THE government is, apparently, wrestling with the decision on when and how to restart the economy by easing the lockdown. It seems to have been persuaded that the lockdown is still necessary despite having achieved its purpose of buying time for NHS capacity to increase, the implication being that it will continue with the lockdown until a vaccine is available in sufficient quantity (plus the time required to get everyone inoculated). This is the non-exit strategy advocated by Professor Neil Ferguson, dutifully relayed by the BBC as the the exit strategy the government is considering. But what they seem to have forgotten is that long before effective vaccines are available the economy will have died.
The airlines are in the papers again. They have all benefited from extended credit on their collective £1billion of air traffic fees. This in itself is symptomatic of the global problem – it’s a cash crunch for everyone. Previously profitable airlines have had no sales revenue for a month. Worse, they are also having to refund tickets from cancelled flights, so it is a double whammy.
Seemingly inevitably, Sir Richard Branson’s Virgin Atlantic is also seeking a £500million government (that’s taxpayer, remember) bailout. It’s very hard to see any justification for this. Virgin Atlantic is 49 per cent owned by the US airline Delta and 51 per cent by Branson’s family, who seem resident in the British Virgin Islands for tax purposes. If Virgin Atlantic can’t raise money in the markets and if its owners are not prepared to put up the money, why on earth would Joe Taxpayer want to invest? According to Forbes, when Branson woke up this morning he was worth US$3.9billion. He can afford to bail his airline out; he can even afford never to be repaid. I very much hope that our Chancellor gives him short shrift, although the Branson/Virgin PR machine is formidable, as its vociferous but failed campaign for a £100million bailout for the now bankrupt Flybe demonstrated.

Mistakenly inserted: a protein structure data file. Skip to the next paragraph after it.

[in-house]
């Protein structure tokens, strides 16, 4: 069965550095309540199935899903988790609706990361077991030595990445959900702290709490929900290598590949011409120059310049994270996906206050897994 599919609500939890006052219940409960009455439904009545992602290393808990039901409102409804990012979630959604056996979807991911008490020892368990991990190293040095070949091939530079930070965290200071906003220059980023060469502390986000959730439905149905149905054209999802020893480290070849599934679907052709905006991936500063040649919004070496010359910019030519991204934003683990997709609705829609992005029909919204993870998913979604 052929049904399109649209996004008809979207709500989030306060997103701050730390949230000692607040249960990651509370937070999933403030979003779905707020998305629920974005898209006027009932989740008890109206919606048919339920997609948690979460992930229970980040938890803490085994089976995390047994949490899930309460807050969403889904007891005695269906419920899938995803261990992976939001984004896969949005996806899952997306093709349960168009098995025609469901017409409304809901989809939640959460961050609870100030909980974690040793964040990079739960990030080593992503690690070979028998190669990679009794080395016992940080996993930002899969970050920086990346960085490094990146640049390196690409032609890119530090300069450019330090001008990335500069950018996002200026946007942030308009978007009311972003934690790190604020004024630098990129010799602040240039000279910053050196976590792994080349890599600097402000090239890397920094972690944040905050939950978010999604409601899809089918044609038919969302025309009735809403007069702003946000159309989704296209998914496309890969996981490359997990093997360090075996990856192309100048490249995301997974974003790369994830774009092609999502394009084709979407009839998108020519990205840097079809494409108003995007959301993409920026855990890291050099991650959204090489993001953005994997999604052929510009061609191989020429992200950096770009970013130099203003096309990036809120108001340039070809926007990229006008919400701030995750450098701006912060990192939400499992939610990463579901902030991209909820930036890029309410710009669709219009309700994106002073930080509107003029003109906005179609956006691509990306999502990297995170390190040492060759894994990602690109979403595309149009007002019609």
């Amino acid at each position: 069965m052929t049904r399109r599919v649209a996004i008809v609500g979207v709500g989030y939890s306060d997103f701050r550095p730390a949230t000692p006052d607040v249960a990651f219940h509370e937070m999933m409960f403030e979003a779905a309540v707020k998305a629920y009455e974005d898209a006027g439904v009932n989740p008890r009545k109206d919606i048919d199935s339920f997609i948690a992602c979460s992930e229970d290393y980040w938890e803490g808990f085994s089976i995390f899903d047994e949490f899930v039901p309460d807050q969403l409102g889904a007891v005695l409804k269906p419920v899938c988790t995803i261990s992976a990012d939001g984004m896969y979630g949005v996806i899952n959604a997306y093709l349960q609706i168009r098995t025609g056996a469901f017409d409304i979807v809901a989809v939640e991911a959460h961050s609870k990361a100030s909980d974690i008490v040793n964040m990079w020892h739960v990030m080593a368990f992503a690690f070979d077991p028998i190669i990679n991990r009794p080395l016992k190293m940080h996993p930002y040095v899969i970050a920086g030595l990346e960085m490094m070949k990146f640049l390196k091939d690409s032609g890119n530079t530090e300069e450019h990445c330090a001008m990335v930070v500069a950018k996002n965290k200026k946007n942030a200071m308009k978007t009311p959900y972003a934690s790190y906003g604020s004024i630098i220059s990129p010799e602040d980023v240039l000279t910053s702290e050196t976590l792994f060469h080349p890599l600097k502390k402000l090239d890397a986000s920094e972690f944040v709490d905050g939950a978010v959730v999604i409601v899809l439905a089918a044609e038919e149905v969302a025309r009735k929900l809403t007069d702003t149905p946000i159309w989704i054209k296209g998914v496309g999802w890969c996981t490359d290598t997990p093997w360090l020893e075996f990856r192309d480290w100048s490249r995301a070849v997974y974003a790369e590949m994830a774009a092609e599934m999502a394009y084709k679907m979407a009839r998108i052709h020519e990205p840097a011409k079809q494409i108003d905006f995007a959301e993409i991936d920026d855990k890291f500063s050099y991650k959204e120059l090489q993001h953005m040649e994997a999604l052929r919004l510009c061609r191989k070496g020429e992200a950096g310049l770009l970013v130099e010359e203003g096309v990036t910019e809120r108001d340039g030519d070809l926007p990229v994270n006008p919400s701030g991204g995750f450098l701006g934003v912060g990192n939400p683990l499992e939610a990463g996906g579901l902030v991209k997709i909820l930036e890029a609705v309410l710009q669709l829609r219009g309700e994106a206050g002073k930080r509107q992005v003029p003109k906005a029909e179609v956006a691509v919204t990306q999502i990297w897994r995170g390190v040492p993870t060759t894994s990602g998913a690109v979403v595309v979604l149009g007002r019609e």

The reality is that post Covid-19 it is eminently possible that there will be overcapacity in the aviation business, and airlines will fold. This will have knock-on effects on companies such as Airbus, Rolls-Royce and the airports. If that happens we will need to cross those bridges when we get to them. But as a taxpayer I have no interest in owning a struggling airline.
As regards the great bailout of UK firms, the Treasury’s largesse is, anecdotally at least, very slow. (In a cash crisis speed is everything). Distributing it via banks and a loan guarantee scheme makes theoretical sense, but it appears that the banks are seeking personal guarantees from directors. Why? What director in his right mind would give one (i.e. putting his house at risk of forced sale) in these circumstances? Why are the banks even asking?
So far international investors seem to think the UK is a sound investment – the most recent gilts auction was oversubscribed. That will last as long as they believe that we are avoiding economic meltdown. Which means that we need to ease the lockdown as soon as possible. The health risks of Covid-19 remain unclear (and, frustratingly, government reporting is keeping them so). The consequences of economic failure are clear, serious and potentially irreversible for a generation. The Libor rate has risen 0.5 per cent since mid-March, despite the wall of money thrown into the world markets by many governments.
There is a saying that when you are up to your backside in alligators it’s hard to remember that you’re there to drain the swamp. The Nightingale hospitals have got rid of the alligators – easing the lockdown to keep the economy afloat is the next step.